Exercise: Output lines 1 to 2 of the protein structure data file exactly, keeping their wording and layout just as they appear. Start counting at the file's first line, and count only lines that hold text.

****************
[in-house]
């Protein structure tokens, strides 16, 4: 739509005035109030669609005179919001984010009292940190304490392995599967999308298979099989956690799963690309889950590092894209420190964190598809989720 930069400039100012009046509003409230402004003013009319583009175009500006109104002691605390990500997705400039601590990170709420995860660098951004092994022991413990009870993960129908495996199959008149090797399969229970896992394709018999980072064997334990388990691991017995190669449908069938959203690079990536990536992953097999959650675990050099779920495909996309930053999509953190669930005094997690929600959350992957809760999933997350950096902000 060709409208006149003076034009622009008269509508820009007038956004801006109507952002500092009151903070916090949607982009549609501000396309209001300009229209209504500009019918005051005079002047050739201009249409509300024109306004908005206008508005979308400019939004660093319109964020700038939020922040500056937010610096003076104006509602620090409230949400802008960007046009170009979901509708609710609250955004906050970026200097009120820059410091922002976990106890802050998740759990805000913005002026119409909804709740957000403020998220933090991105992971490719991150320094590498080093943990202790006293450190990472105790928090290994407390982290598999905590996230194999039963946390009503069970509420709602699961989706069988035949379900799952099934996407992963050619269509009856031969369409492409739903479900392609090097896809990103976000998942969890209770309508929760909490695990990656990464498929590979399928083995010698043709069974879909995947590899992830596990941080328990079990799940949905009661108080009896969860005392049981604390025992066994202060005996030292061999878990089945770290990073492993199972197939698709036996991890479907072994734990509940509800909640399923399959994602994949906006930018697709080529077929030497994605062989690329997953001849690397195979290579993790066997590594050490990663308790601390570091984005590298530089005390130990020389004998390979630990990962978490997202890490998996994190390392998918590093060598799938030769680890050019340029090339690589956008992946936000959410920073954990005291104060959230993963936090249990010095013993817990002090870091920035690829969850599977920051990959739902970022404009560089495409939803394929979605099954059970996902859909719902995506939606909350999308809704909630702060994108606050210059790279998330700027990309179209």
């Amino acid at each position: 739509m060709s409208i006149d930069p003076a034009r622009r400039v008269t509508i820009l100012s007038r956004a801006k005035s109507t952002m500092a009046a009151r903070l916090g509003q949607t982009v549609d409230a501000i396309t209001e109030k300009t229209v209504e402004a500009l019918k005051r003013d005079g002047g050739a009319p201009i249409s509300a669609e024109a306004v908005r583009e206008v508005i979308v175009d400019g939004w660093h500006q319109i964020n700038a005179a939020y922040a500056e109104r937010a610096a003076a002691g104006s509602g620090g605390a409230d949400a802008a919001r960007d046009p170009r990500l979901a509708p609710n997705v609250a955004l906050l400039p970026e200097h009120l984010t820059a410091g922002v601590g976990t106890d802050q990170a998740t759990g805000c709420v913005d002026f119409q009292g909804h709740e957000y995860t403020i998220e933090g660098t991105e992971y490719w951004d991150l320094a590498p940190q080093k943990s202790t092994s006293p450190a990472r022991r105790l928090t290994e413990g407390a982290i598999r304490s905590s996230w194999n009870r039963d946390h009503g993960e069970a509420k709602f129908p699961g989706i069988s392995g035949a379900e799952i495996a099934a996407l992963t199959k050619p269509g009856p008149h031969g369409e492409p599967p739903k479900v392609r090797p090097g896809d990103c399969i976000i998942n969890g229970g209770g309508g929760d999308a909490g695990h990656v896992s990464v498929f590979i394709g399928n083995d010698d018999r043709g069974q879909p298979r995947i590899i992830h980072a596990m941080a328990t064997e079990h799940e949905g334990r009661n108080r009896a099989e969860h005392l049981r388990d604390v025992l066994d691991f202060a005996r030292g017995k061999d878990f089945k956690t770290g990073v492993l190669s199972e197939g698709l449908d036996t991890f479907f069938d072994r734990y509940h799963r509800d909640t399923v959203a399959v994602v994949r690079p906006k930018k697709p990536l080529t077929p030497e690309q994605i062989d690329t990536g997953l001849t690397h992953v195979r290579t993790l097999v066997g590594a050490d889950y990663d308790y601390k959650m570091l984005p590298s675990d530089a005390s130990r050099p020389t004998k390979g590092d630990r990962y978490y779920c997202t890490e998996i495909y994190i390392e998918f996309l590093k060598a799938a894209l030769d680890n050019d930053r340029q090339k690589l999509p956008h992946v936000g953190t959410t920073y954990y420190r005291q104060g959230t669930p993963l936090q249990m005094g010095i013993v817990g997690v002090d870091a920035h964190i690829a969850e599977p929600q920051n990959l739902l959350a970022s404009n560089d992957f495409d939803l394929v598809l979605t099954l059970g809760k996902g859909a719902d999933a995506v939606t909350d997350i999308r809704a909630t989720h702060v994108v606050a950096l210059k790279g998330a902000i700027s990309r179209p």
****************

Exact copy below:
[in-house]
């Protein structure tokens, strides 16, 4: 739509005035109030669609005179919001984010009292940190304490392995599967999308298979099989956690799963690309889950590092894209420190964190598809989720 930069400039100012009046509003409230402004003013009319583009175009500006109104002691605390990500997705400039601590990170709420995860660098951004092994022991413990009870993960129908495996199959008149090797399969229970896992394709018999980072064997334990388990691991017995190669449908069938959203690079990536990536992953097999959650675990050099779920495909996309930053999509953190669930005094997690929600959350992957809760999933997350950096902000 060709409208006149003076034009622009008269509508820009007038956004801006109507952002500092009151903070916090949607982009549609501000396309209001300009229209209504500009019918005051005079002047050739201009249409509300024109306004908005206008508005979308400019939004660093319109964020700038939020922040500056937010610096003076104006509602620090409230949400802008960007046009170009979901509708609710609250955004906050970026200097009120820059410091922002976990106890802050998740759990805000913005002026119409909804709740957000403020998220933090991105992971490719991150320094590498080093943990202790006293450190990472105790928090290994407390982290598999905590996230194999039963946390009503069970509420709602699961989706069988035949379900799952099934996407992963050619269509009856031969369409492409739903479900392609090097896809990103976000998942969890209770309508929760909490695990990656990464498929590979399928083995010698043709069974879909995947590899992830596990941080328990079990799940949905009661108080009896969860005392049981604390025992066994202060005996030292061999878990089945770290990073492993199972197939698709036996991890479907072994734990509940509800909640399923399959994602994949906006930018697709080529077929030497994605062989690329997953001849690397195979290579993790066997590594050490990663308790601390570091984005590298530089005390130990020389004998390979630990990962978490997202890490998996994190390392998918590093060598799938030769680890050019340029090339690589956008992946936000959410920073954990005291104060959230993963936090249990010095013993817990002090870091920035690829969850599977920051990959739902970022404009560089495409939803394929979605099954059970996902859909719902995506939606909350999308809704909630702060994108606050210059790279998330700027990309179209």